Arnold Kling  

Physician Licensing

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Physician licensing is one of those issues where economics and ordinary intuition conflict. Most people believe that licensing serves to protect consumers from incompetent doctors. Economists worry that licensing is a form of supply restriction and rent-seeking. EconJournalWatch, a publication recommended by Alex Tabarrok, looks at the economics literature on the topic.


many economists view licensing as a significant barrier to effective, cost efficient health care. State licensing arrangements have limited innovations in physician education and practice patterns of health professionals...
Consumers would benefit from a regulatory environment in which health care provider organizations and hospitals are free to employ health manpower in flexible ways and medical training is offered in a variety of forms.

For Discussion. Could the same be said for the Ph.D "license" and the tenure "license" in economics?


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TRACKBACKS (3 to date)
TrackBack URL: http://econlog.econlib.org/mt/mt-tb.cgi/100
The author at Ashish's Niti in a related article titled Problem of antibiotic resistance writes:
    The case of antibiotics over-prescription merits Govt. regulation because of antibiotic resistance problem. [Tracked on August 3, 2004 10:00 AM]
COMMENTS (8 to date)
Bernard Yomtov writes:

No.

It is not illegal for non-Ph.D's to teach at the university level. Indeed, many do. So the degree can hadly be considered a "license" on a par with a medical license, without which practicing medicine is a crime.

Lawrance George Lux writes:

I have only a Masters of Education, and therefore, take great license anytime I write on Economics. Do I take umbrage at Ph.D and tenure? Only to the degree no one offers me an honorary one. lgl

Jason Ligon writes:

It is inefficient, though. The people that administer a great quantity of care do not need full M.D. training, but we have to pay for it anyway.

I mean, really. Why does removing a plantar wart or some such procedure have to cost so much?

Mark L. Jackson writes:
So the degree can hadly be considered a "license" on a par with a medical license

Neither can an MD. It is not a license either. As for needing an MD to practice, that is not true. Ask any nurse.

Bernard Yomtov writes:

It is worth noting that the market is a bit more complex than the article describes. There is a fair amount of certification that augments the licensure process.

In most or all medical specialties there is a "board-certification" procedure, by which the relevant board certifies that a physician has met certain requirements to practice a specialty. This typically includespassing an exam, and participating in some lvel of continuing education. Not all physicians are board-certified, even in their own specialties.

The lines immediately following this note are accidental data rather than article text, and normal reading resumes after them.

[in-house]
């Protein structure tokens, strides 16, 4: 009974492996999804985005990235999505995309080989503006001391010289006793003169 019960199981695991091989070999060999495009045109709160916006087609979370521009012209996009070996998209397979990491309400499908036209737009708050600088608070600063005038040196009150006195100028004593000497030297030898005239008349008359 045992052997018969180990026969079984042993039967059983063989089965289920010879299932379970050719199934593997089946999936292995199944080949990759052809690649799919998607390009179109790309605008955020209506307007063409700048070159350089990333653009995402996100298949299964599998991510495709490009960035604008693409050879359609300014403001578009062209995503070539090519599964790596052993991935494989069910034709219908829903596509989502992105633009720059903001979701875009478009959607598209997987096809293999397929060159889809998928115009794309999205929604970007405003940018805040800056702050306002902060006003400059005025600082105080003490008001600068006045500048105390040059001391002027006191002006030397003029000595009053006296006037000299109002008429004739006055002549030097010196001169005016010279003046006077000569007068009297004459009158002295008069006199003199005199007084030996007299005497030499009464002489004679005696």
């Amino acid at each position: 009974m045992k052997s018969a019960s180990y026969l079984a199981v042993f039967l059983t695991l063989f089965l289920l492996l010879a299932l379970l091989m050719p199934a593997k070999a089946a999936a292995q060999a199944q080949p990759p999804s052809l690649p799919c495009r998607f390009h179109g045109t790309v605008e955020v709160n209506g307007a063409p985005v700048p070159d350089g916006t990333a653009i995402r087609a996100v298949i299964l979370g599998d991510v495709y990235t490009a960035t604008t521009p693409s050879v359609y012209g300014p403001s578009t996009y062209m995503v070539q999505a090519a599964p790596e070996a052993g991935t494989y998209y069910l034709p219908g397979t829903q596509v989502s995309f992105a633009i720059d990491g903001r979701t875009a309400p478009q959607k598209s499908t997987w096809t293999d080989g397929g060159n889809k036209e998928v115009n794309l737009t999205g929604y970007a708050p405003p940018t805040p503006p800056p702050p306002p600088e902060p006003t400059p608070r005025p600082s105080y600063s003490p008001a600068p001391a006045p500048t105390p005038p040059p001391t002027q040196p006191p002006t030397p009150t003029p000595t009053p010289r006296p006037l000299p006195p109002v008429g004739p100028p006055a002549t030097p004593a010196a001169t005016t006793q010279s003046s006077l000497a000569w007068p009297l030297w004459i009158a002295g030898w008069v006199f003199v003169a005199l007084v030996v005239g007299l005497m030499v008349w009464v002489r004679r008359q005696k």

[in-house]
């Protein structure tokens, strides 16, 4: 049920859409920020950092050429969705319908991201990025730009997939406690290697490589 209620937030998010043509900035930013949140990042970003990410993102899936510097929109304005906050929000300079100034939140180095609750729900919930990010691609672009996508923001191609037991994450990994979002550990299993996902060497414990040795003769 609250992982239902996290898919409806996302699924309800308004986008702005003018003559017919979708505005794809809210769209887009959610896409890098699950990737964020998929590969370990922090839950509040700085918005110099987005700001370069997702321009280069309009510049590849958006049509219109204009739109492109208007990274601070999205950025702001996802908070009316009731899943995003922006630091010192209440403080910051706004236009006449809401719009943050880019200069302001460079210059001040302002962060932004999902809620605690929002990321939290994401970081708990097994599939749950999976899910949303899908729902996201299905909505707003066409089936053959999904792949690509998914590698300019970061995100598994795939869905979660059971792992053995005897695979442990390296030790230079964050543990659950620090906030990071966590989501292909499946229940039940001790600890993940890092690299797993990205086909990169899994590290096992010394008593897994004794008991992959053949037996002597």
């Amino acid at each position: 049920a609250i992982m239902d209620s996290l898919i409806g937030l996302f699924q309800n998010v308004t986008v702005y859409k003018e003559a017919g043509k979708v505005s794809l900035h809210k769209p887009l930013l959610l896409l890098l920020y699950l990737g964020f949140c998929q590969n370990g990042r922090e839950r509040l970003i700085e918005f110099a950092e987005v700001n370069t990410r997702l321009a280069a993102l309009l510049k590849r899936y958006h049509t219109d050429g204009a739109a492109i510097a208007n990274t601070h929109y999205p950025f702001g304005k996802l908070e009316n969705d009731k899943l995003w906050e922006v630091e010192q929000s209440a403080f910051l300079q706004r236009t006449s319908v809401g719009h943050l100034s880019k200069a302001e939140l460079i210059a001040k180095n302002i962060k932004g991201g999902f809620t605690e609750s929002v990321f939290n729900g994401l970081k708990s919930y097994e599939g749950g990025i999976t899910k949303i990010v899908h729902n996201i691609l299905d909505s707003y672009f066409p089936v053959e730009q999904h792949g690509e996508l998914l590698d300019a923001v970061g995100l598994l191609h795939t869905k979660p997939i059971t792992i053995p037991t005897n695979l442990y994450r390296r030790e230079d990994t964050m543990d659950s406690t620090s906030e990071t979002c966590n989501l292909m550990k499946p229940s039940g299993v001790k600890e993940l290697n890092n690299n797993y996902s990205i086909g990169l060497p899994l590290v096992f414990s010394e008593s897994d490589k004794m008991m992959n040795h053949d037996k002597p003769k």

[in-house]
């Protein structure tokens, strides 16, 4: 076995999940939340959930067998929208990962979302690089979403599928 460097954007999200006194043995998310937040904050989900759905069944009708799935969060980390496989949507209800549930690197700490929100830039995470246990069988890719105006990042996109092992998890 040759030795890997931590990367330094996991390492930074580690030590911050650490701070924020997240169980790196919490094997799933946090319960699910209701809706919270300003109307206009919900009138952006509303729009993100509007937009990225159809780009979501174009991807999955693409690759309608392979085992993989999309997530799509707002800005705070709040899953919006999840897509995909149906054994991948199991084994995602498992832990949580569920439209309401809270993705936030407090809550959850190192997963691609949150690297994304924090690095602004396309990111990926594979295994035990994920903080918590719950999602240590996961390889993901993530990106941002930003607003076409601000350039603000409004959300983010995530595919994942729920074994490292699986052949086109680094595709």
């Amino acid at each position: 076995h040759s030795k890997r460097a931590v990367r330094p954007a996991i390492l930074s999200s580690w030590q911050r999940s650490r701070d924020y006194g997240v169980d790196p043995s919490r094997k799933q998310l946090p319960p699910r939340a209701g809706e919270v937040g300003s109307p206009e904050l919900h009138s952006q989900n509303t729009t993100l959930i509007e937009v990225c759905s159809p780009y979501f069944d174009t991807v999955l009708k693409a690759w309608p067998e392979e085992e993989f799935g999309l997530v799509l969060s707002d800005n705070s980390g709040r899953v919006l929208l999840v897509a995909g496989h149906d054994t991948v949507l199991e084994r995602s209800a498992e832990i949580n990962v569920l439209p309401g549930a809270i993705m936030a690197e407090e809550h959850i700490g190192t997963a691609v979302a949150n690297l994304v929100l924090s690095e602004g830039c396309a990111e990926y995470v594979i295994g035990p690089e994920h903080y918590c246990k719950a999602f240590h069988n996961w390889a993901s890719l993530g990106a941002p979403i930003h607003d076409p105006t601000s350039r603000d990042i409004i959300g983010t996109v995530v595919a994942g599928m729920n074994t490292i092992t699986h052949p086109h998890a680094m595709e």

Less well-known is the matter of hospital privileges. Hospitals are not required to permit any physician to practice in their facilities. They normally require proof of qualification - a completed residency in the specialty for starters - before letting a physician "on staff."

While it may be technically legal, as the cited article claims, for an ophthamologist to perform heart surgery, it is wildly unlikely that any hospital would permit this in its operating rooms.

Alex writes:

Medical field (and attorneys) need healthy competition. (Medical training needs to be opened up to alternate ways to learn the material and for varied skills. Won't bore you with some ideas here.) Think peer reviews should be kept honest and patient reviews used. Has been too much covering up of gross errors and negligence. Need to get insur. attorneys and pers.injury attorneys profiteering out of health care. Also, think need tort reform.

And, am not alone in saying will reject outright and to face of some quota as know the scores and grades [ res. of four med. schools showed 3500 much higher qualified were denied ]

As far as Ph.Ds. and licensing? Sorry, but think univ/. system is archaic, outdated. Also,am not alone in thinking that staff should be part-time.

Alex writes:

As in, can you read, think, and apply? Which to many of us wipes out the need for Ph.Ds. (outside of for genuine sc. res.& a new discovery) or years of indoctrination to the too young, too inexperienced, and clueless.

Same applies to legal field monopoly on civil law side. There are other ways to function as consultant/ coach to solve matters for much smaller fees and costs. [esp. in a dev. society] There are ways to reduce costs, paper, time, and emotional upheavals of what basically amounts to attorney thugs fighting with each other and hemorrhaging people and the econ.

Another archaic system handed down and a King's court system. Where are those pruning the laws on the books... or those ensuring the laws are written in bus. English? I for one do not want some modern type jury make-up deciding my fate. Or allowing people to repr. others if they want them to based on their reputation and own knowledge of law, etc. [I have many ideas as to how changes should be made in the legal system]

jaime writes:

1. It is convenient to have a responsible professional to have control over the sale of drugs, hormones, etc.
2. A professional with diploma may be compared to a branded commodity: an accepted brand provides some guaranty of quality.
3. The customer of medical services is unable to distinguish between a serious professional and the charlatan. Frequently, the charlatan is more convincing and credible.
4. It is convenient for society to have a dedicated corps of selected people in charge of vital functions: medicine, military, religion, university education, law enforcement, justice, diplomacy, etc.

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